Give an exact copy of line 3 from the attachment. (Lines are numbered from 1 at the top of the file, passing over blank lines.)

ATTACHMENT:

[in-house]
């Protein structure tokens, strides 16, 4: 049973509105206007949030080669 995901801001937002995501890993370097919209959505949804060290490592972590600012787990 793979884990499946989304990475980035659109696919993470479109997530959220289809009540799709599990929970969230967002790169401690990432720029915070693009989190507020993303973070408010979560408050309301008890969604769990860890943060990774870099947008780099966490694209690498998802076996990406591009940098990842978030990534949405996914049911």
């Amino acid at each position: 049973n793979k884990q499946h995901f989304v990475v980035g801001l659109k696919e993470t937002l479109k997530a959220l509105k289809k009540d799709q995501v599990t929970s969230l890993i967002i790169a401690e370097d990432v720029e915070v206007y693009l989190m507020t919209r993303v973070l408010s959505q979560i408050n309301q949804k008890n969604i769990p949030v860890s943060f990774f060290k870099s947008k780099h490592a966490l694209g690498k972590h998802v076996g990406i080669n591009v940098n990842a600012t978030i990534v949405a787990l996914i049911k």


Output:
């Amino acid at each position: 049973n793979k884990q499946h995901f989304v990475v980035g801001l659109k696919e993470t937002l479109k997530a959220l509105k289809k009540d799709q995501v599990t929970s969230l890993i967002i790169a401690e370097d990432v720029e915070v206007y693009l989190m507020t919209r993303v973070l408010s959505q979560i408050n309301q949804k008890n969604i769990p949030v860890s943060f990774f060290k870099s947008k780099h490592a966490l694209g690498k972590h998802v076996g990406i080669n591009v940098n990842a600012t978030i990534v949405a787990l996914i049911k």